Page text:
PR has probably changed more in the last ten years than it has in the last three decades. For communicators, new challenges and opportunities have come along with the changes we have experienced as a society, most of which have roots in the influence of the Internet and social media. We are living through a creative and transformative period. With each passing year comes a time to reflect on how far we've come and, perhaps more important, how much we still have left to figure out.
What will PR look like in 2015? What will the challenges be? As communicators pause to celebrate the holidays, let's take a look at where the profession is headed next year:
Mobile will expand even further. Last year was the year of mobile. So was the year before that. And next year will be, too. According to Pew Research, in 2014 58% of American adults had a smartphone. In 2011, that number was 44%. In 2015, the number of smartphone users will continue to grow, and soon it will be a virtual certainty that your audience has access to the Internet on the go. Plan accordingly.
Press releases will evolve. When was the last time you read through an entire press release? Proofreading your own releases doesn't count. Just as other forms of communication are changing, so are press releases. Look for visual content to further infiltrate press releases, as the standard text-heavy format become less popular in the coming year.
Real-time marketing will become more widespread. The effectiveness of real-time marketing, or messaging based on current events that can be disseminated quickly, comes hand in hand with increased social media adoption. It's also a great way to show brand personality. In 2015, this type of marketing will no longer be a nice-to-have—it will be a necessary part of communications campaigns.
Visual content, specifically educational content, will be all the rage. According to an October PR News/PR Newswire survey, 51% of professional communicators say that their video budget will increase in 2015. That trend isn't necessarily surprising, but communicators are also now getting the message that people don't want to be blatantly advertised to through videos. Instead, they want to learn something. That same survey found that 39% of respondents reported that educational video content is most effective.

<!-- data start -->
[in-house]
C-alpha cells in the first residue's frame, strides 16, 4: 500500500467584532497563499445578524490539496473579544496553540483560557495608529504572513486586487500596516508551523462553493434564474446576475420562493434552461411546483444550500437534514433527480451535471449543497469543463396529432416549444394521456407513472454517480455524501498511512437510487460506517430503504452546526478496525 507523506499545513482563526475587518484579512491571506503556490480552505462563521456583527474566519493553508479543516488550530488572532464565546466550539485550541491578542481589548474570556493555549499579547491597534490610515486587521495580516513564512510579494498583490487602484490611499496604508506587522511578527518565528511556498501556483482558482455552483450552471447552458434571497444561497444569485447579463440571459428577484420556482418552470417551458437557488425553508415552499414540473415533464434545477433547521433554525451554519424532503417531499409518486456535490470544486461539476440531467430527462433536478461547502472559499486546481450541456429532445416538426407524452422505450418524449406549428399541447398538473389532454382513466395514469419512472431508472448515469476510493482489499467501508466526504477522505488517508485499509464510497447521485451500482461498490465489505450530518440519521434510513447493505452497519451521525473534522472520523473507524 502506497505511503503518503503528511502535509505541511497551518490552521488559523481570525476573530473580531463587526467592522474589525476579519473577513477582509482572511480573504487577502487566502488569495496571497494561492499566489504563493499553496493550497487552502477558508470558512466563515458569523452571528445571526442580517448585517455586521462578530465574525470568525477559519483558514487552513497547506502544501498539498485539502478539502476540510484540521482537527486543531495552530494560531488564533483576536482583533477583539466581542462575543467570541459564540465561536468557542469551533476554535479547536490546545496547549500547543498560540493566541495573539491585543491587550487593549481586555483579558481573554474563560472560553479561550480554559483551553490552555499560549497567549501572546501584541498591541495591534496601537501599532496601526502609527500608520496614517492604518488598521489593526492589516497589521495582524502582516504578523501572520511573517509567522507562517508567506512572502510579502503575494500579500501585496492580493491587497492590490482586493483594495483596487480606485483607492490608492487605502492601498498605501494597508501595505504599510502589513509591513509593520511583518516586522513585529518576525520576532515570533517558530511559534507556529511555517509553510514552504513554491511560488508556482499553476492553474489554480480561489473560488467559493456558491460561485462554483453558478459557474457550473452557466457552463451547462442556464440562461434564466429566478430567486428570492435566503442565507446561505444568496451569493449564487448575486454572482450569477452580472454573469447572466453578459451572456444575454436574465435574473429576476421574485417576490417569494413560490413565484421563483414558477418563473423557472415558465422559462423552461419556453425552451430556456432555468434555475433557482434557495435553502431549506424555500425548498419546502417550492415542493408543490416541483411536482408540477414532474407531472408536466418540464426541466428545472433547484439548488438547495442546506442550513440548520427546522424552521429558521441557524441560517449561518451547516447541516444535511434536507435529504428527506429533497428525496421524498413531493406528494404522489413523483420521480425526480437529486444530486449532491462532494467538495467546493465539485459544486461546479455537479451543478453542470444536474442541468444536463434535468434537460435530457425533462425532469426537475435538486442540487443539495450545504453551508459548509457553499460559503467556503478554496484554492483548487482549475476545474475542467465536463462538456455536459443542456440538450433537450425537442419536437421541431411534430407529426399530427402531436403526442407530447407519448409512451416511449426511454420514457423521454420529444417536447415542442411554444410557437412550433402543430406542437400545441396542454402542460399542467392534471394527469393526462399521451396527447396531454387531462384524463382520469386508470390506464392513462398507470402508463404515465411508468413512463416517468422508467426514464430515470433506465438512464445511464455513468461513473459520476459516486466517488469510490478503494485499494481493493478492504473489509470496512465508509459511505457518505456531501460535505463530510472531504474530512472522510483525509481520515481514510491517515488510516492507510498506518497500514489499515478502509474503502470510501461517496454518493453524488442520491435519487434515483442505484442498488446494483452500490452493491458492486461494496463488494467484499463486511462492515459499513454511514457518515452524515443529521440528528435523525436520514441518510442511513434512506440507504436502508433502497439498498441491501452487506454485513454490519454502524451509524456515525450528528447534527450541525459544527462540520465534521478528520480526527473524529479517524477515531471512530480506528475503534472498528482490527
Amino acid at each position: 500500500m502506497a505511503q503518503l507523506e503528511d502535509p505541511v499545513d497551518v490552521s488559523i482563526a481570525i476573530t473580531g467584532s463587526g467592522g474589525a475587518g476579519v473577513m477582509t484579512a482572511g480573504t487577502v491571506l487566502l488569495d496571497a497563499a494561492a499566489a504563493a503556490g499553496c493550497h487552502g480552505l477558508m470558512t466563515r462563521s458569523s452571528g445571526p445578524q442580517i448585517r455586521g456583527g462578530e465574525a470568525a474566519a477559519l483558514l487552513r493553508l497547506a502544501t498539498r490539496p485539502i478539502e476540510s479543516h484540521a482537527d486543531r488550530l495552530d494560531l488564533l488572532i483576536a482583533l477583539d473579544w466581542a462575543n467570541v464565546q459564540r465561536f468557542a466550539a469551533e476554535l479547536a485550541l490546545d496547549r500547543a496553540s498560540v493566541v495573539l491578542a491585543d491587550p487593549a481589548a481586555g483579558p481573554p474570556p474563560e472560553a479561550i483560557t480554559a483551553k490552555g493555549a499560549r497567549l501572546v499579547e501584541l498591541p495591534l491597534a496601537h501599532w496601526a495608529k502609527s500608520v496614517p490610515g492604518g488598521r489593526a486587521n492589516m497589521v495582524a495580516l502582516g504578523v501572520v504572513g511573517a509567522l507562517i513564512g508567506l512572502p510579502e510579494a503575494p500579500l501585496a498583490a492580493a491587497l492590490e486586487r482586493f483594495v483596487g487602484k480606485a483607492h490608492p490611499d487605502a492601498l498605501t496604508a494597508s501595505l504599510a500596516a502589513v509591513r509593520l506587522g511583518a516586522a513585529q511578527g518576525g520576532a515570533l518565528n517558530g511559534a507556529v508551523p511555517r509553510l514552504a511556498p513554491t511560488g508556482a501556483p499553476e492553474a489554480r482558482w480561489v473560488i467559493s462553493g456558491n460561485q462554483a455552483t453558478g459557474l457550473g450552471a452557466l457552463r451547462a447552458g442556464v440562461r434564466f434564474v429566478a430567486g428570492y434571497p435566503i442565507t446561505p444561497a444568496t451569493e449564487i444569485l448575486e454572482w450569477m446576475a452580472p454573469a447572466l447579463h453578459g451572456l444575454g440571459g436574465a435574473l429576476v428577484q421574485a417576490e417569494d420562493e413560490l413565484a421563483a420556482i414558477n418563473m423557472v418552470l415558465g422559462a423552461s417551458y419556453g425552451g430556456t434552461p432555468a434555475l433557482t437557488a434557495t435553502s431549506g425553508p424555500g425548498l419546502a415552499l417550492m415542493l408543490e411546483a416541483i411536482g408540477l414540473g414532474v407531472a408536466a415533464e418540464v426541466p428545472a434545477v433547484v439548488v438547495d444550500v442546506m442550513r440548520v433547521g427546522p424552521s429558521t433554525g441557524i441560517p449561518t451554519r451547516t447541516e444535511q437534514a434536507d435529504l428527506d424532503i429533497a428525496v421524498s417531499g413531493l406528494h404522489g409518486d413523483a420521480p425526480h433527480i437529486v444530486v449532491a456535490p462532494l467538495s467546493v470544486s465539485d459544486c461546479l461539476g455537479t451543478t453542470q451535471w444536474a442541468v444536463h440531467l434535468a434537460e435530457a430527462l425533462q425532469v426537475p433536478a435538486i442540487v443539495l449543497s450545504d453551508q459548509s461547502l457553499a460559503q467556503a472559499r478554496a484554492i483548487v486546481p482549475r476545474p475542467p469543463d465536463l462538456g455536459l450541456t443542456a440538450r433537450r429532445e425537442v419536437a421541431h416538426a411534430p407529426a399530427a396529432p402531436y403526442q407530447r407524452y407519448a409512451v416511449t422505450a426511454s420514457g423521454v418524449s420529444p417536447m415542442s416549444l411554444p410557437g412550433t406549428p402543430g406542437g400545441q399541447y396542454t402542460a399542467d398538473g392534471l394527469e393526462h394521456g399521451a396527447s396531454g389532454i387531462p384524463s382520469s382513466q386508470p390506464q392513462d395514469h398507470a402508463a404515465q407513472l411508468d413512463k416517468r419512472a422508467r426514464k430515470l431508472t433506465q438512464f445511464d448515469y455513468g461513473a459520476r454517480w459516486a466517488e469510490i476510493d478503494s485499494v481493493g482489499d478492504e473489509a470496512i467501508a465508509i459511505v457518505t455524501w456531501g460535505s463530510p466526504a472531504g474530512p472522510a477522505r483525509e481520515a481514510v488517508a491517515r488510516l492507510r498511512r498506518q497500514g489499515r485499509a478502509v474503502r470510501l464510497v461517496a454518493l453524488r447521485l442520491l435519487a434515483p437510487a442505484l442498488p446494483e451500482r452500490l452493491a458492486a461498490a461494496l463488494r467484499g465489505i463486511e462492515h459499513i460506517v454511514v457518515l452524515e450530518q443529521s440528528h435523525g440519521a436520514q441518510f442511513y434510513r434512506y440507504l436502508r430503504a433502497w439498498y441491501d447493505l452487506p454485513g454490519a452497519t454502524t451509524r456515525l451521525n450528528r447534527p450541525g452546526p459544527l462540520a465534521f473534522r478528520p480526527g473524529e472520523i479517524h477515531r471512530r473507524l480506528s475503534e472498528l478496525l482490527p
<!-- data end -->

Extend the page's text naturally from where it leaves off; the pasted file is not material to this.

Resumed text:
The crowd will get involved. No one will soon forget the ALS Ice Bucket Challenge. The viral phenomenon has become something of a Holy Grail for turning social media buzz into brand awareness, and attempts to replicate the success will continue into next year and beyond.
Security will continue to be an issue. A series of hacks in 2014—from Sony to Snapchat to iCloud to Heartbleed to Home Depot and beyond—served as further reminders of how dangerous a connected world can be for business. Security will be a primary concern in 2015, as more information is collected and used through digital channels.
People will get smarter about Twitter—we hope. This past year saw more than its fair share of boneheaded mistakes on Twitter. Bill Cosby invited a world of pain when he asked his Twitter audience to use him as a subject of memes. The NYPD couldn't seem to do anything right on the platform in 2014. The New England Patriots publicly thanked a Twitter user with a racist username for his/her support. DiGiorno noted that victims of domestic abuse stayed with their significant others because they had pizza. And Twitter's CFO Anthony Noto proved he doesn't know how to use his own platform. The list goes on. With so many examples of what not to do, perhaps people will think a bit harder before they tweet next year.
Follow Brian Greene on Twitter: @bw_greene